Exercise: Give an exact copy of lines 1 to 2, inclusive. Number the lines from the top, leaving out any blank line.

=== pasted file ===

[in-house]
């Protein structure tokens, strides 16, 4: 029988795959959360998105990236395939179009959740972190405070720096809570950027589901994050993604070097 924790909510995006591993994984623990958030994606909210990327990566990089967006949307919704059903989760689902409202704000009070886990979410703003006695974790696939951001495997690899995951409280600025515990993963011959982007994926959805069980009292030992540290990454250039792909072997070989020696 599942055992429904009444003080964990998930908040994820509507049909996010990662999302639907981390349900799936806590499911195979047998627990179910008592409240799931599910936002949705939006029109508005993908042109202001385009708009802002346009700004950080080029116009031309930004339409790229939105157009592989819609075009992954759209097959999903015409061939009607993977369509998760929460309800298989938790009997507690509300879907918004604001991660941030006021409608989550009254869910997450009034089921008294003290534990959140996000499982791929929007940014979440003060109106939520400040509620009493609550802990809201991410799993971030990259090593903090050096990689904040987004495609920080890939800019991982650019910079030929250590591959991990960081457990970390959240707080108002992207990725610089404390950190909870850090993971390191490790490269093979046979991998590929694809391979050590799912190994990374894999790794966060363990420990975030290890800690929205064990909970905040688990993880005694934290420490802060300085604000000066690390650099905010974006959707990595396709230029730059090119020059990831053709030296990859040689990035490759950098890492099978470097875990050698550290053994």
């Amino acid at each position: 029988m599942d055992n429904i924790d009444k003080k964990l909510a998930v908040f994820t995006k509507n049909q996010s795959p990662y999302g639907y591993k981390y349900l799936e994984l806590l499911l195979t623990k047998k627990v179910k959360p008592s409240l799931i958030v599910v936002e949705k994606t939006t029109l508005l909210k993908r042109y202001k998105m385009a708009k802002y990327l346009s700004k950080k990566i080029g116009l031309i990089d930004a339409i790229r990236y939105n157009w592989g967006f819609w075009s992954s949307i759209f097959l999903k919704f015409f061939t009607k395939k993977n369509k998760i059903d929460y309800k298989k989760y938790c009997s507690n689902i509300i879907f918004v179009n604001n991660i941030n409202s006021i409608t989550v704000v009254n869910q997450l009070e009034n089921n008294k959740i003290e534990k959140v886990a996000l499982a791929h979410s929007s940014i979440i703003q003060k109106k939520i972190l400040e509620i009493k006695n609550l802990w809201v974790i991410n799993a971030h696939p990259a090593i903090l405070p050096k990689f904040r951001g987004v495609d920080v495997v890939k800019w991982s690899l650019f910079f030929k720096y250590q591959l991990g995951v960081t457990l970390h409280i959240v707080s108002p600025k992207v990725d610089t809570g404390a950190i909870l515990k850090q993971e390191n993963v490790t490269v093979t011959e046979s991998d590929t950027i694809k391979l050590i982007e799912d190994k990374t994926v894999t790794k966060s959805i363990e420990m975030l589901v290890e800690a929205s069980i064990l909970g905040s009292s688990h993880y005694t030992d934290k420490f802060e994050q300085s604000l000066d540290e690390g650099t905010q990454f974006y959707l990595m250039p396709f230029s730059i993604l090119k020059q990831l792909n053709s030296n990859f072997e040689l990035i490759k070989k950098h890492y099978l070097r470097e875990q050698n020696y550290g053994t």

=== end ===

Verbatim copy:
[in-house]
């Protein structure tokens, strides 16, 4: 029988795959959360998105990236395939179009959740972190405070720096809570950027589901994050993604070097 924790909510995006591993994984623990958030994606909210990327990566990089967006949307919704059903989760689902409202704000009070886990979410703003006695974790696939951001495997690899995951409280600025515990993963011959982007994926959805069980009292030992540290990454250039792909072997070989020696 599942055992429904009444003080964990998930908040994820509507049909996010990662999302639907981390349900799936806590499911195979047998627990179910008592409240799931599910936002949705939006029109508005993908042109202001385009708009802002346009700004950080080029116009031309930004339409790229939105157009592989819609075009992954759209097959999903015409061939009607993977369509998760929460309800298989938790009997507690509300879907918004604001991660941030006021409608989550009254869910997450009034089921008294003290534990959140996000499982791929929007940014979440003060109106939520400040509620009493609550802990809201991410799993971030990259090593903090050096990689904040987004495609920080890939800019991982650019910079030929250590591959991990960081457990970390959240707080108002992207990725610089404390950190909870850090993971390191490790490269093979046979991998590929694809391979050590799912190994990374894999790794966060363990420990975030290890800690929205064990909970905040688990993880005694934290420490802060300085604000000066690390650099905010974006959707990595396709230029730059090119020059990831053709030296990859040689990035490759950098890492099978470097875990050698550290053994």